You can also earn the iconic “This car climbed Mt. Washington” bumper sticker by ascending the summit via the Mount Washington Auto Road. With the mountain’s often crazy weather, winding roads and spectacular vistas, this is a car ride you and your kids will never forget. The toll road leaves from Pinkham Notch. If you prefer to go on foot, the Tuckerman Ravine Trail is the most popular route to the summit, leaving from the Pinkham Notch AMC Center. Be forewarned that the trails on Mount Washington are for experienced hikers only. If needed, the AMC Center can make suggestions for more appropriate day hikes in the area.
However you get there, after your climb through the clouds, spend time exploring the summit of New England’s tallest peak. The views are spectacular and a cafeteria, gift shop and restrooms give you a nice break before your trip back down.
For a truly comprehensive look at Mount Washington events, attractions and its history, then check out this feature put together by our friends at New Hampshire Magazine.
More info: www.mtwashingtonautoroad.com
Learn more about the flora and fauna of New Hampshire at Squam Lakes Natural Science Center in Holderness. The center’s interpretive trails wind through meadows, marshes and forests. Along the way you can visit live animal displays of some of the creatures who call the area home — including a black bear and bobcat.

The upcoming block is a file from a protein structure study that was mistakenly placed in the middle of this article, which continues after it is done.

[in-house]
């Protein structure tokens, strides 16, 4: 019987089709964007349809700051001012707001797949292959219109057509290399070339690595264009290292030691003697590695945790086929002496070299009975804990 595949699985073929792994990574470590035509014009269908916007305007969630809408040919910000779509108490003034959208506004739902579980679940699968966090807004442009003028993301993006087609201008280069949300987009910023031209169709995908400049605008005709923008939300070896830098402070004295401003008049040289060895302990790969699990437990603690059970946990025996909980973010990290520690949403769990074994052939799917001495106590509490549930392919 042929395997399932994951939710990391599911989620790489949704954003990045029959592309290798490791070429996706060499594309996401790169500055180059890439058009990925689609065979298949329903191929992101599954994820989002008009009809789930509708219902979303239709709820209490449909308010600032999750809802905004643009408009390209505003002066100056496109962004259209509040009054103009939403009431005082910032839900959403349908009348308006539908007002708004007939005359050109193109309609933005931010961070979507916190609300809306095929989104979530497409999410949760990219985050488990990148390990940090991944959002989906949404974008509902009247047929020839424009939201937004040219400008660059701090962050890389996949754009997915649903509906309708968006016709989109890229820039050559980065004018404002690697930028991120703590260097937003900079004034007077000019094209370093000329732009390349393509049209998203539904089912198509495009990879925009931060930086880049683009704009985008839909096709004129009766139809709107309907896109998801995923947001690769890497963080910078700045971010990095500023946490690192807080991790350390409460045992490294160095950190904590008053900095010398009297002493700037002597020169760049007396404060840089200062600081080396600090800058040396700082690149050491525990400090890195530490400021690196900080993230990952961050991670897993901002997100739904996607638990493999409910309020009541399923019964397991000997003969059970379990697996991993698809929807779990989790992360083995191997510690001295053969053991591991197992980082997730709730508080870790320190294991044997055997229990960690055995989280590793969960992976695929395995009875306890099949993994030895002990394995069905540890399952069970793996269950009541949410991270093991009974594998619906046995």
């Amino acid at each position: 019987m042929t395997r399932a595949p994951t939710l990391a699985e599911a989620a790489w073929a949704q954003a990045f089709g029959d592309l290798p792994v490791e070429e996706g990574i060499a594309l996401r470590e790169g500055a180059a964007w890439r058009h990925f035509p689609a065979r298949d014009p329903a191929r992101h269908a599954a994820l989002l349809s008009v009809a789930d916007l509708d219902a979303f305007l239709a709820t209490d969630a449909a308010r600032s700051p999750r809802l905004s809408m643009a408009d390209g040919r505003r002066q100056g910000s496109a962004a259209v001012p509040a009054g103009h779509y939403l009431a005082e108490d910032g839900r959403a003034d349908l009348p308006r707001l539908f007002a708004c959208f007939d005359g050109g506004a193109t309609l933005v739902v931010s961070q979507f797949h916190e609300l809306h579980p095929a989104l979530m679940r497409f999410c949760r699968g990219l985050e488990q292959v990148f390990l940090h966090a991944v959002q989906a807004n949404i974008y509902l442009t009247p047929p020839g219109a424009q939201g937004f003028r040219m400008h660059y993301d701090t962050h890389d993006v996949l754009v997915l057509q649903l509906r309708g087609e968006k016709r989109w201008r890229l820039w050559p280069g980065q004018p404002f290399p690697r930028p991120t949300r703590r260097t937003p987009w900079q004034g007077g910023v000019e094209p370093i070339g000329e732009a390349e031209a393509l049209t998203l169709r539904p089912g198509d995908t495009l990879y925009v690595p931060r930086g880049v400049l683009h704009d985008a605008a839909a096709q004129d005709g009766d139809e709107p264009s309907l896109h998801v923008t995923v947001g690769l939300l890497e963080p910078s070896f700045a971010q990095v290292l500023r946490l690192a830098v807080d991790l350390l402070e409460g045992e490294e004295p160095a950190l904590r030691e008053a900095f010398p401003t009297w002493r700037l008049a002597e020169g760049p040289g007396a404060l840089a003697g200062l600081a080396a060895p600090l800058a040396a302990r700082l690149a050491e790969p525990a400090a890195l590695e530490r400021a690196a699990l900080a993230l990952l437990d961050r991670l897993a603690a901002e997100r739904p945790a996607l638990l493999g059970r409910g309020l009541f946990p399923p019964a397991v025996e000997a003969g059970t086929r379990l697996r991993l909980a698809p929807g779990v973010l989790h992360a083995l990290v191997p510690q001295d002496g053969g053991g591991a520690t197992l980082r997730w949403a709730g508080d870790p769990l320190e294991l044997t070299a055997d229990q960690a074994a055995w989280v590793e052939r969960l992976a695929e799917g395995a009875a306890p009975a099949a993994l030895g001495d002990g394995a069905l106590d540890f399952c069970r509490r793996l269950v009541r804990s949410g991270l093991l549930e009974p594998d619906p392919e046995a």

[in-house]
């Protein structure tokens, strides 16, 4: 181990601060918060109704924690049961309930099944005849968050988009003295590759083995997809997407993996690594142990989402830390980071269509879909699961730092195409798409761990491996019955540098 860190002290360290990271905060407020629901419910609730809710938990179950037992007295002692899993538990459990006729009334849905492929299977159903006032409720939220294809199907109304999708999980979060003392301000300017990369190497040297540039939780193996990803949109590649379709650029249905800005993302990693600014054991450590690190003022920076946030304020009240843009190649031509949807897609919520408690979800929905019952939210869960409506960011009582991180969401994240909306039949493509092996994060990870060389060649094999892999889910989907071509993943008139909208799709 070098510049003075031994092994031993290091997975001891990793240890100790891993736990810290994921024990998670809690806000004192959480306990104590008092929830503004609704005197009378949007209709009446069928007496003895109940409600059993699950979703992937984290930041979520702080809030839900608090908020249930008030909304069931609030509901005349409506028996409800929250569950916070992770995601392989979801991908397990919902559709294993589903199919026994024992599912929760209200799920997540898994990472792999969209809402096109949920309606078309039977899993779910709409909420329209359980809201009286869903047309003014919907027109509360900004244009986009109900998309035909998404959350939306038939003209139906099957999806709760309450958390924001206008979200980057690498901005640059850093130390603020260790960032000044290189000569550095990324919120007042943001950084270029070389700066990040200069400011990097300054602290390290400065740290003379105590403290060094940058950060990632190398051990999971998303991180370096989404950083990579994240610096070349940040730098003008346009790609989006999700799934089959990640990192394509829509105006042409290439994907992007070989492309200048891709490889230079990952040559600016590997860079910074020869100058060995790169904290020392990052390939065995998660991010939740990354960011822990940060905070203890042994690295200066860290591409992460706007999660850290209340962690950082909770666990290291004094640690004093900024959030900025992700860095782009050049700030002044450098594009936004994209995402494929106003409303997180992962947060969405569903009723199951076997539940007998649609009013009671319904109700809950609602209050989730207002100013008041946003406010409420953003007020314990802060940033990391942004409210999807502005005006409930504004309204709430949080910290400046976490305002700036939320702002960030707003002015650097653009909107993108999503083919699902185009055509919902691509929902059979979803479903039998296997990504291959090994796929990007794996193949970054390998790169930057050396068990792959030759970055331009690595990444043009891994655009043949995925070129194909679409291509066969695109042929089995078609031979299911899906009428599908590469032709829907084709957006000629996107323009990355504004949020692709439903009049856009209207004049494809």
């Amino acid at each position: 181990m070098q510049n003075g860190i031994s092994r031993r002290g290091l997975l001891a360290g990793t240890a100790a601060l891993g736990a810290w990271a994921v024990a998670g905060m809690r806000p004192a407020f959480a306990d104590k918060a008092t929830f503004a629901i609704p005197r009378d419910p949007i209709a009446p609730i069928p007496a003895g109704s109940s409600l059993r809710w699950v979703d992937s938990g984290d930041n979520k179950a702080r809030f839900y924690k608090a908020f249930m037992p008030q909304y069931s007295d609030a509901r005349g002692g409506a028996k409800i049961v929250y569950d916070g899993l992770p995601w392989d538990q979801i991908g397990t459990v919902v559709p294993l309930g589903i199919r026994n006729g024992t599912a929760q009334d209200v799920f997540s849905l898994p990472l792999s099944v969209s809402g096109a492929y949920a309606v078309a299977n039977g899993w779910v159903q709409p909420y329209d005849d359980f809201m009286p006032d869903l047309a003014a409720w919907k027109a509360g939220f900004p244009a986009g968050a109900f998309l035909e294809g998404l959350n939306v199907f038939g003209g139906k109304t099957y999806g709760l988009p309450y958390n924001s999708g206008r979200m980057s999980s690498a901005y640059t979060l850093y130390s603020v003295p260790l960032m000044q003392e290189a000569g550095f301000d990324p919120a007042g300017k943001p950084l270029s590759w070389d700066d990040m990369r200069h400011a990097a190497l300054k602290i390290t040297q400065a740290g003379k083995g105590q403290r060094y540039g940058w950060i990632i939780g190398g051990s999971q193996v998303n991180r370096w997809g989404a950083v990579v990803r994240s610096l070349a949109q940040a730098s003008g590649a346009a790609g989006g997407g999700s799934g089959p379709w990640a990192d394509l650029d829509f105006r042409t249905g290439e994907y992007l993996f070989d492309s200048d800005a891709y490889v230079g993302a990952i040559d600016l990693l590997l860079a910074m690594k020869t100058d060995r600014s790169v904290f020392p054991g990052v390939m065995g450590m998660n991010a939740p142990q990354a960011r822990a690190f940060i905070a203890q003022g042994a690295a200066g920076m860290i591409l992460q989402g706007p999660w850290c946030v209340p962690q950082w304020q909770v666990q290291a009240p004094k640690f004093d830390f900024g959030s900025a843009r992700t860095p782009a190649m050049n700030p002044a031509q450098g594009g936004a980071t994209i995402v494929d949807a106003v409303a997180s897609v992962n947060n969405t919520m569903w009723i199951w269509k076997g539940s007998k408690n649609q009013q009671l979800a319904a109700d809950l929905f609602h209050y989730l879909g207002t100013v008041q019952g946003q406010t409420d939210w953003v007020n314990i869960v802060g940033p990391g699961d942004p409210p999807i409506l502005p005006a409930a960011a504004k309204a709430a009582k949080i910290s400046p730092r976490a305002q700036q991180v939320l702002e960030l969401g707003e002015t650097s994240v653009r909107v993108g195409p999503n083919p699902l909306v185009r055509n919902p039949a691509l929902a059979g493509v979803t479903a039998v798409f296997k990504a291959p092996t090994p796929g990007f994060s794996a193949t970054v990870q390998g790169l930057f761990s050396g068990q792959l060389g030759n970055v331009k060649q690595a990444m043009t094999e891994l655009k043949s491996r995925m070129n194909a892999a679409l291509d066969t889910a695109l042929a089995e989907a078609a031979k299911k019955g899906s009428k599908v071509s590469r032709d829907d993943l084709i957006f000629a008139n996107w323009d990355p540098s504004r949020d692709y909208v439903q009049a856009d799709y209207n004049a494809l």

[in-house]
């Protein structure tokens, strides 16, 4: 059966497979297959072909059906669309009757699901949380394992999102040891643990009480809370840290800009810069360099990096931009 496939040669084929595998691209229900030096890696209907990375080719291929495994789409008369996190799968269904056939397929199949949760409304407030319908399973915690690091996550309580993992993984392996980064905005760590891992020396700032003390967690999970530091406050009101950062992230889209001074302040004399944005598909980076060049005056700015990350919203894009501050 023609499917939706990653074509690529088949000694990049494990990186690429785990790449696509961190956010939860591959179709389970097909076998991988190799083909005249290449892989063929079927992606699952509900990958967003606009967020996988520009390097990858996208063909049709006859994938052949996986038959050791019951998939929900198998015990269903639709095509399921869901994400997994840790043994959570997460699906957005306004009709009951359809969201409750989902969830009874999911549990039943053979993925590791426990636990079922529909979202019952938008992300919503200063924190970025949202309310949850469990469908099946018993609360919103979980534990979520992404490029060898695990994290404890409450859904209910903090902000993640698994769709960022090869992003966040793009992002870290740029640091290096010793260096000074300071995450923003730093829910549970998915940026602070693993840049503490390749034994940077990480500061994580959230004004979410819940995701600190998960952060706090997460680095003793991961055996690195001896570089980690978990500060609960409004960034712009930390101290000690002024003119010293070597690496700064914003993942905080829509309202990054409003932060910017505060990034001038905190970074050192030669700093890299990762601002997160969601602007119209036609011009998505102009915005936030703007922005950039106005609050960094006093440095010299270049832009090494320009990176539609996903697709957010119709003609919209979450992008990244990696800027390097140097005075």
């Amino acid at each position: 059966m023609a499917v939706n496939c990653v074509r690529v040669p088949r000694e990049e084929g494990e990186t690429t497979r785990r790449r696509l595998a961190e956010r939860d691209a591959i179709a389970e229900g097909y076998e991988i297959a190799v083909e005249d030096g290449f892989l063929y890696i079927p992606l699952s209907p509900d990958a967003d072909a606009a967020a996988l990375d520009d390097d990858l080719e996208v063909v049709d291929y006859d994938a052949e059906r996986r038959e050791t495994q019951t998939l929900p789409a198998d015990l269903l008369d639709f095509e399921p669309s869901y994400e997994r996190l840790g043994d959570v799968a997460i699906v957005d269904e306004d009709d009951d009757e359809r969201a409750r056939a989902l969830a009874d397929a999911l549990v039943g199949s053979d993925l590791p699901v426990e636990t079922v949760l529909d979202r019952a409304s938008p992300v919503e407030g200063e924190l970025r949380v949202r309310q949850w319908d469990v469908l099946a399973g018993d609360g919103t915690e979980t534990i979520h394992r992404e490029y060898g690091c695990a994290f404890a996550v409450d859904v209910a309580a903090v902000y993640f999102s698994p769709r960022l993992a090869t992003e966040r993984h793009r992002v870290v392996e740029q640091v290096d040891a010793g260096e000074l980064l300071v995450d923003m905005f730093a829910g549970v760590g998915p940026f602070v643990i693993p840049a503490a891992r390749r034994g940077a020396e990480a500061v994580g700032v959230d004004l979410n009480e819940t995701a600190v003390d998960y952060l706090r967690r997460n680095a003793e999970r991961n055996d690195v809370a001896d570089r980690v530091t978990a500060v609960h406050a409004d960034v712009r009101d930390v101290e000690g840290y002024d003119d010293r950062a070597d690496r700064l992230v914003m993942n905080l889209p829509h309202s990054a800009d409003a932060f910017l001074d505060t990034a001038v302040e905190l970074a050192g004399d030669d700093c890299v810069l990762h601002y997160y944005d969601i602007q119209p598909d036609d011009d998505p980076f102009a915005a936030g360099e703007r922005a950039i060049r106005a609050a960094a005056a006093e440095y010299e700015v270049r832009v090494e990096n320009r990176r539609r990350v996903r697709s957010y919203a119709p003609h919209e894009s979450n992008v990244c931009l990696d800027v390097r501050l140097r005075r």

More info: www.nhnature.org
For out-of-this-world fun, stop by the McAuliffe-Shepard Discovery Center in Concord, a planetarium and science learning center that offers star shows, outer space learning exhibits, and special family programs that inspire everyone to reach for the stars. The Center is open daily during the summer.
More info: www.starhop.com
Situated along the shores of the Piscataqua River just before it meets the Atlantic, the Port City is a busy place in summer, and for good reason. From festivals and outdoor theater to fun shopping and lots of restaurants to choose from, the pedestrian-friendly Market Square and South End areas provide plenty to do. Favorite destinations include Strawbery Banke, an indoor/outdoor living history museum; live concerts and outdoor theatrical productions at Prescott Park; shopping for toys and other treasures at Treehouse Toys and G. Willikers on Market Street; and finally, having a pancake, or two or 10, at the Friendly Toast on Congress Street.
Manchester, also know as the Queen City, is the state’s largest urban hub, and also one of its most historic. For a quick history lesson, stop by Manchester’s Millyard Museum, housed in part of what was once one of the world’s largest textile mills. Learn how the mills here turned raw cotton into cloth then stroll along a re-created Manchester city street from more than a century ago. Kids will stay engaged by completing the museum’s scavenger hunt and playing a mystery objects game. The Millyard complex is also home to the SEE Science Center, a science museum that offers hands-on exhibits about lights, sounds, electricity, simple machines, and more.
It’s called the Granite State for a reason. There are a ton of rocks in New Hampshire, and you and your kids can learn how to climb them. Mooney Mountain Guides in Concord offers family lessons at one of three popular rock climbing spots — Rumney, Echo Crag, and North Conway. On a rainy day, head indoors to Vertical Dreams in Manchester and Nashua. Both rock climbing gym locations offer day passes, gear rentals, and lessons for all ages and skill levels.